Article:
SOJ Insider | George Esper

Esper featured in history book of The Associated Press

By Heather Bonecutter

Ogden Newspapers Visiting Professor in Journalism, Dr. George Esper, is a veteran journalist with plenty of his own stories to tell. He spent 42 years working for The Associated Press (AP) in Vietnam covering the major stories of the war.

Sharing the stories of his career, he is now featured in the book, “Breaking News: How The Associated Press Has Covered War, Peace, and Everything Else.”

“I’m really proud of the book,” said Esper. “It’s been about 25 years in the making.”

The AP was formed in 1846, but until now the most recent comprehensive history of it was published in 1940. In 2005, under the leadership of AP president Tom Curley, the organization developed a team to produce a more current version of its history. A team of a dozen veteran AP writers and editors set out to gather anecdotes from former members of the AP to tell the stories of the world’s first wire service.

According to Esper, the book is a tribute to the AP and those who have worked there since it was founded. He says the book is a major contribution to journalism because it shows the courage and sacrifices journalists make in times of war and peace.

“It was a monumental job that couldn’t be done by two people,” said Richard Pyle, author of the two chapters on war. “When the book was being written, you have a choice of (who should) lead. It was an almost foregone conclusion that I would begin with George Esper and the fall of Saigon.”

In the war chapters, Esper describes his experiences of reporting during the Vietnam War and working later as the Saigon bureau chief. In one story, Esper describes what happened when Saigon fell and all outgoing telephone connections were severed. He says he was desperately asking for “a circuit to anywhere,” so he could send his story over the wire.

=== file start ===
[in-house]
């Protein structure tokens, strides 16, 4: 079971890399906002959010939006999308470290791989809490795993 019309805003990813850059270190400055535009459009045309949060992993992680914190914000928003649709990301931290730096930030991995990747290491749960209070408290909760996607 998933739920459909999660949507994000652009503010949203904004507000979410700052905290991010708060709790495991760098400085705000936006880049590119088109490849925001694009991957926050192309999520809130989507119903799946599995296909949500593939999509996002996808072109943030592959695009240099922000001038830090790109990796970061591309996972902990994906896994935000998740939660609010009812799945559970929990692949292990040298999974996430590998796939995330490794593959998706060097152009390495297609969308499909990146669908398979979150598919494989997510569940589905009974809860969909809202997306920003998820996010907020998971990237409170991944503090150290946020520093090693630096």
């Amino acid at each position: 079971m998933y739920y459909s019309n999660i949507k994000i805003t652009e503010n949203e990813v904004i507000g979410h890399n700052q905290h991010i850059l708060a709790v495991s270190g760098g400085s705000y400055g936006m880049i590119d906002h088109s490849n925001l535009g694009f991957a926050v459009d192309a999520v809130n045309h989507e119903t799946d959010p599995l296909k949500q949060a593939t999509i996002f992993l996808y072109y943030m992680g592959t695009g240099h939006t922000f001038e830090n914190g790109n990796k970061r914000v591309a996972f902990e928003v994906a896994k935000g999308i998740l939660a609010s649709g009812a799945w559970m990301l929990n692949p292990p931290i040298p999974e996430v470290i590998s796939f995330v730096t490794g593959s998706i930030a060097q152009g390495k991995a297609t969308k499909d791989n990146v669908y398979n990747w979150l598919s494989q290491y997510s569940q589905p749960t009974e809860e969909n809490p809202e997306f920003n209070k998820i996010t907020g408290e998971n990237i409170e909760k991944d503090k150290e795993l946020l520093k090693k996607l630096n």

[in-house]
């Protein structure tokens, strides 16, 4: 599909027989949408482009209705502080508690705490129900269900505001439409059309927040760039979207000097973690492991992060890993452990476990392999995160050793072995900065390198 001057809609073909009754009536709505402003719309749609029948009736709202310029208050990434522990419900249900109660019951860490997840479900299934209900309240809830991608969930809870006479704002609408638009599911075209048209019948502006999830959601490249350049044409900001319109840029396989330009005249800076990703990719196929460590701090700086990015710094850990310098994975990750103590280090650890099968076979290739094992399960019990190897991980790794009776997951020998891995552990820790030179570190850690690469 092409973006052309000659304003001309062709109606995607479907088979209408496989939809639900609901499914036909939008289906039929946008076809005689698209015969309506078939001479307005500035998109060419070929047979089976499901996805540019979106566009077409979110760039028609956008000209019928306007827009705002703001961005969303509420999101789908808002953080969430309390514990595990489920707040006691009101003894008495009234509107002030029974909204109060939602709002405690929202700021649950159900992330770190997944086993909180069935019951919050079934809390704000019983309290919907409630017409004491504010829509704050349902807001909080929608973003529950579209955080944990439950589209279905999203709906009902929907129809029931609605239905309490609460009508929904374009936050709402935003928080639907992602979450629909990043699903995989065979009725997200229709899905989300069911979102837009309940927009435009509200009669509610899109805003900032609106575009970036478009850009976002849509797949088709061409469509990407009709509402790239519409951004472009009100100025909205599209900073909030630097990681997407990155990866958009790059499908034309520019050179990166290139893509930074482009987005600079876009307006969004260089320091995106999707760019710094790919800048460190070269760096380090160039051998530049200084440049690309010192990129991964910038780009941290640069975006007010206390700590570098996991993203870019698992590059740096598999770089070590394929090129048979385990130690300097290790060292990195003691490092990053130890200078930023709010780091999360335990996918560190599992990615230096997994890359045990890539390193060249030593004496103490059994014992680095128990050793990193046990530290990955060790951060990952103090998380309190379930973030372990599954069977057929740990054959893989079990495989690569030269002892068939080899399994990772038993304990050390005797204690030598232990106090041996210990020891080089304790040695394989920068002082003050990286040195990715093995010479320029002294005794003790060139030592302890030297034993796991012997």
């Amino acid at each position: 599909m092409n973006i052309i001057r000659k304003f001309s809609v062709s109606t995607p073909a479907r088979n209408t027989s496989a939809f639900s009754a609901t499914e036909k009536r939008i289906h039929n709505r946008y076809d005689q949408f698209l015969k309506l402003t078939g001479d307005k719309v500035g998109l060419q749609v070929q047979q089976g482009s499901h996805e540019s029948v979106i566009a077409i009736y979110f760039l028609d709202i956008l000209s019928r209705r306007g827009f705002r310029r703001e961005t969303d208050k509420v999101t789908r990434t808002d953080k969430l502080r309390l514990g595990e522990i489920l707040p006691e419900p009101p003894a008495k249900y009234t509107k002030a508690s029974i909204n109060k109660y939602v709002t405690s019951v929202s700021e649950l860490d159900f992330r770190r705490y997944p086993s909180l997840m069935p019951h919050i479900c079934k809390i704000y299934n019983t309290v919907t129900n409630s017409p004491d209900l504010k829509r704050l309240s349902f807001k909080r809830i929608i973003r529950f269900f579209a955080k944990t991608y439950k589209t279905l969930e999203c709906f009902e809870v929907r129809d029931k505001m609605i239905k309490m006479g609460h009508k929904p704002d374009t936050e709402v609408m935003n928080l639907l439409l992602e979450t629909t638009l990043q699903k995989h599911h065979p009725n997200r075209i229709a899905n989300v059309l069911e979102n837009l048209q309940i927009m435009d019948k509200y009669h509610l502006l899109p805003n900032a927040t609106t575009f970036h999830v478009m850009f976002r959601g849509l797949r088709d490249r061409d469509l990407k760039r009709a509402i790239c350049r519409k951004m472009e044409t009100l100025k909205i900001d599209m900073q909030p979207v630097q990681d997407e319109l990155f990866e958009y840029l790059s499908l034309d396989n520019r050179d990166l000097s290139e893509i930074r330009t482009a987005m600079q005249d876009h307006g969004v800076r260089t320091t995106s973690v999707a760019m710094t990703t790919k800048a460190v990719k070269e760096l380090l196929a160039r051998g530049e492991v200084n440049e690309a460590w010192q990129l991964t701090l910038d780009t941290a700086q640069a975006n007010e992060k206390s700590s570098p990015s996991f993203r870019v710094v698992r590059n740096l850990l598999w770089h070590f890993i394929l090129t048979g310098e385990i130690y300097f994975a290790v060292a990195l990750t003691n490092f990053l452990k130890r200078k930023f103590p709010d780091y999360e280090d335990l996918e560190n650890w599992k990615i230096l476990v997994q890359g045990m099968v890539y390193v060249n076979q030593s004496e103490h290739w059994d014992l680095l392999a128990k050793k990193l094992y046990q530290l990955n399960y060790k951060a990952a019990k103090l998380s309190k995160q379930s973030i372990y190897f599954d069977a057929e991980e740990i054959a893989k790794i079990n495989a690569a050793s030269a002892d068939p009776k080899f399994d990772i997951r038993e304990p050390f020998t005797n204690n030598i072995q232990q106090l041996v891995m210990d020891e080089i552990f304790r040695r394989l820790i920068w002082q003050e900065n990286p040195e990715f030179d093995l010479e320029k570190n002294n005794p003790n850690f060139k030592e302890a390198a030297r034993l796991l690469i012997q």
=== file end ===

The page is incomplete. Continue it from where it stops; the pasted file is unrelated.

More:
Getting information out of Vietnam was one of the biggest challenges journalists had to work around during the war. Reporters like Esper, though, capitalized on the limited resources they had to send the stories to their editors. The war chapters of the book provide accounts of these obstacles and the many dangers the reporters faced.

“The book was long overdue,” said Esper. “I had a lot of fun. I really enjoyed it because I love talking about Vietnam.”

Pyle writes in the book that Esper “had scored a series of scoops and produced more than twice as many words as any other journalist in Vietnam, banging out daily war roundups that appeared in hundreds of papers.”

Pyle said Esper is humble and would deny that he is one of the greatest reporters in history. “I regard George Esper as a brother,” said Pyle. “I also know what he did, and he is the best there is.”

Esper spoke about the book on a National Press Club panel in June 2007, which aired on C-SPAN the following month. The other participants included Darrell Christian, former AP sports editor; Kathryn Johnson, former AP reporter known for her coverage of the civil rights movement; Ron Edmonds, Pulitzer Prize-winning Washington and White House photographer; and Walter Mears, a Pulitzer Prize-winning former AP political correspondent.

“It was a real honor to appear at the National Press Club,” said Esper. “And I had the best of both worlds because I was representing the AP and West Virginia University’s School of Journalism.”

The book features 12 chapters, covering such issues as war, trials, sports and disasters, with a foreword written by David Halberstam, who died in an automobile accident shortly before the publication of the book.

“It’s a fascinating non-fiction book,” said Esper. “It really takes you inside the AP.”

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